A prominent Christian politician trying to one-up his rivals asked the Islamic republic for $40 million for the dam, and Iran agreed in December, provided an Iranian company built it. Most of the solidly Christian area’s population was horrified by the prospect that the Iranians would move in, said Torbay, most likely bringing their mosques, their wives and perhaps even their missiles. Many suspect some company with links to the Revolutionary Guards will get the contract.
“We want the dam badly but we don’t want an Iranian company to build it,” the mayor said. “They are from a different religion, a different social condition.”
There are still about 70 churches in Tannourine, with 22 dedicated to the Virgin Mary, and most Christians feel that their culture and tradition face enough threat already throughout the Middle East, residents said.
“One of the dreams of Iran is to gain a foothold over the mountains,” said the mayor. “It is important for them to oversee the Mediterranean. So Lebanon is a full part of their strategy.”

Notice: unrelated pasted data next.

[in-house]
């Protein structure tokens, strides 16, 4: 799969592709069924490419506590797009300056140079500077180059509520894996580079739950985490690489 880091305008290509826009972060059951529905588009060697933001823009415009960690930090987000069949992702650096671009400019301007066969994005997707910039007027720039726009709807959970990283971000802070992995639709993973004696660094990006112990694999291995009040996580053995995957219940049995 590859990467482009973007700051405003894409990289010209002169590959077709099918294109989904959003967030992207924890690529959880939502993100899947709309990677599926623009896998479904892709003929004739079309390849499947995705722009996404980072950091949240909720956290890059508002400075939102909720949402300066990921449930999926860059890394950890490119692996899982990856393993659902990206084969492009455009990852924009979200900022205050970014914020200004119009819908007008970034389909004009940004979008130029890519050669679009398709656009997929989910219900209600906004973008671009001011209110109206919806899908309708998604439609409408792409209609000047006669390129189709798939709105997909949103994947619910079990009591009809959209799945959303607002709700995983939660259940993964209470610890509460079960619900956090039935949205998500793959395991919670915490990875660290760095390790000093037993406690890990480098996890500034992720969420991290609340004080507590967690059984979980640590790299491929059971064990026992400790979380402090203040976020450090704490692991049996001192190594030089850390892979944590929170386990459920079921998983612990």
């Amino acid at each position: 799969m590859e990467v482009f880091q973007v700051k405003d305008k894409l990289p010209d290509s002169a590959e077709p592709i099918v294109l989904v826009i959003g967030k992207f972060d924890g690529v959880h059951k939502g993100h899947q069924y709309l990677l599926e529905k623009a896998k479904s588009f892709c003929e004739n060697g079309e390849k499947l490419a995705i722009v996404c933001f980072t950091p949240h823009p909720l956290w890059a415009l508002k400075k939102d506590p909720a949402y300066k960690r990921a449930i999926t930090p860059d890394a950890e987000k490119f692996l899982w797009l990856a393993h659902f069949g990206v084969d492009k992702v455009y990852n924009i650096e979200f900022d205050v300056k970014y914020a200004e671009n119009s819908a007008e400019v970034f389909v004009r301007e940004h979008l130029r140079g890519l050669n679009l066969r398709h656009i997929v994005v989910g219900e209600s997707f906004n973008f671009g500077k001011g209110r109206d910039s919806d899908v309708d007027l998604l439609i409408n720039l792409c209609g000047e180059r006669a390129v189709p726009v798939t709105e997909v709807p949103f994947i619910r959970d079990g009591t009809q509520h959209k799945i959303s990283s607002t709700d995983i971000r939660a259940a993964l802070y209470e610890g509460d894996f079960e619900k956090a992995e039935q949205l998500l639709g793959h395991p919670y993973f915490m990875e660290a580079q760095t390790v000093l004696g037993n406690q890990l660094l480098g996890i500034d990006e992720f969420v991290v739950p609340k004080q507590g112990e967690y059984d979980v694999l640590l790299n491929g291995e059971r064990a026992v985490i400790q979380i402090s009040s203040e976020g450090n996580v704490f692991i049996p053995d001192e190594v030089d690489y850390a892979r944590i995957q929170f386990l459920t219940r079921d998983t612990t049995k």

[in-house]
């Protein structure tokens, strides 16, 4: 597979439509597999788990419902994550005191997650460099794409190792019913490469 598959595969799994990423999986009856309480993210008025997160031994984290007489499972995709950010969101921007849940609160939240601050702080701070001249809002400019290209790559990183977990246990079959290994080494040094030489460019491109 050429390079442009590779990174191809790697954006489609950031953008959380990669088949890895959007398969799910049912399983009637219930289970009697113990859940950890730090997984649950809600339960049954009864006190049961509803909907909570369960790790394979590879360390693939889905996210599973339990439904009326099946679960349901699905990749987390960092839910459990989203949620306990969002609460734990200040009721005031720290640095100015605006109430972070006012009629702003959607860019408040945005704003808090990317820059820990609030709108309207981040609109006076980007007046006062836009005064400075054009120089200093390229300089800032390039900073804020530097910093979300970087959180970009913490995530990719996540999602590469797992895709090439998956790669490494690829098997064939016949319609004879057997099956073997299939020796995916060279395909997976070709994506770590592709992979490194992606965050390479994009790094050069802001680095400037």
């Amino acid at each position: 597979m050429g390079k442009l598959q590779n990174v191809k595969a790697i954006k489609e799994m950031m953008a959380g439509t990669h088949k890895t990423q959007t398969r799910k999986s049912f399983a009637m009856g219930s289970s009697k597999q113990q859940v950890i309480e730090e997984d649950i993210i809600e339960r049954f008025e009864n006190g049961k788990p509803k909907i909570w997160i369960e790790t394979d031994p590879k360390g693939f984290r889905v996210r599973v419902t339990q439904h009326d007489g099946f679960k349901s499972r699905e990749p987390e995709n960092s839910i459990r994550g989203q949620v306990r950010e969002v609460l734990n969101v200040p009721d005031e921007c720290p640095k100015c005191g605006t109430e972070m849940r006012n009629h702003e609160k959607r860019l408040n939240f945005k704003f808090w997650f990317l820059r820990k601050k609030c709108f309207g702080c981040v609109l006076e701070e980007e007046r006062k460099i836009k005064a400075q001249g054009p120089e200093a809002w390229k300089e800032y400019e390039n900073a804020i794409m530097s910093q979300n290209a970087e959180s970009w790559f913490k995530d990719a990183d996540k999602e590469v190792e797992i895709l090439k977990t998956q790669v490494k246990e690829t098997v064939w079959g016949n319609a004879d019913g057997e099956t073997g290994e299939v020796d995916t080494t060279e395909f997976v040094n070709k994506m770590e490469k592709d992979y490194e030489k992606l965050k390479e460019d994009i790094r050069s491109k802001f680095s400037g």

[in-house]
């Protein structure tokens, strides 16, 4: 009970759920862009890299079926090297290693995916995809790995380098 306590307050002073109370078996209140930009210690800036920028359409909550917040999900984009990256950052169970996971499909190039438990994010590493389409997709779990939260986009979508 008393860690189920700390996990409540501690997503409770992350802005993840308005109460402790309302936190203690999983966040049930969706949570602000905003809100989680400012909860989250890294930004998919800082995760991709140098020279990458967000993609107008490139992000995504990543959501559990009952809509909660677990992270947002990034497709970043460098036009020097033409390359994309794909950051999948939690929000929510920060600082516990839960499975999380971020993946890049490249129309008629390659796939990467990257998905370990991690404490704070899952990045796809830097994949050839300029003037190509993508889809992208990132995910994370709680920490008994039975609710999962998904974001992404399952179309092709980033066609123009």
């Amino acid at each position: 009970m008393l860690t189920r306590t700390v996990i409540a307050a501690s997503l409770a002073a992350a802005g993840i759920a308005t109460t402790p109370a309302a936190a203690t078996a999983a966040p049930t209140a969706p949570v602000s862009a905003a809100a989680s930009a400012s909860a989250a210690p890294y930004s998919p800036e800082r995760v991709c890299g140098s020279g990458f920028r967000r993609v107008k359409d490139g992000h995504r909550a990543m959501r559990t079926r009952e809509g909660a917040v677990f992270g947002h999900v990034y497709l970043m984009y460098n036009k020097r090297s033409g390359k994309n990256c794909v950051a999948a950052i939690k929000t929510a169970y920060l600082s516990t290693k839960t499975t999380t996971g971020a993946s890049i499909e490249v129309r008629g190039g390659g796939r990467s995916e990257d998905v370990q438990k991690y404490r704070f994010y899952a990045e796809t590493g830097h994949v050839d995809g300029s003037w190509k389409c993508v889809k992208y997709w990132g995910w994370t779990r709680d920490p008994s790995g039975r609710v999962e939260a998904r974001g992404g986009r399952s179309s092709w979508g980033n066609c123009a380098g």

The fate of the project remains uncertain. The Cabinet is inclined to accept the $40 million, not least because most foreign aid has dried up since a Hezbollah-dominated alliance formed the government last year.
As to Iranian plans to prevail in Lebanon, many Lebanese point out that the Christians and Sunni Muslims have failed at that endeavor before.
“I think the Iranian project to control Lebanon is a candidate for failure, too,” said Sejaan M. Azzi, vice president of the Lebanese Forces, a political party and once a Christian militia. “We don’t have confidence in Iranian economic aid; we consider it part of a political, security, military project.”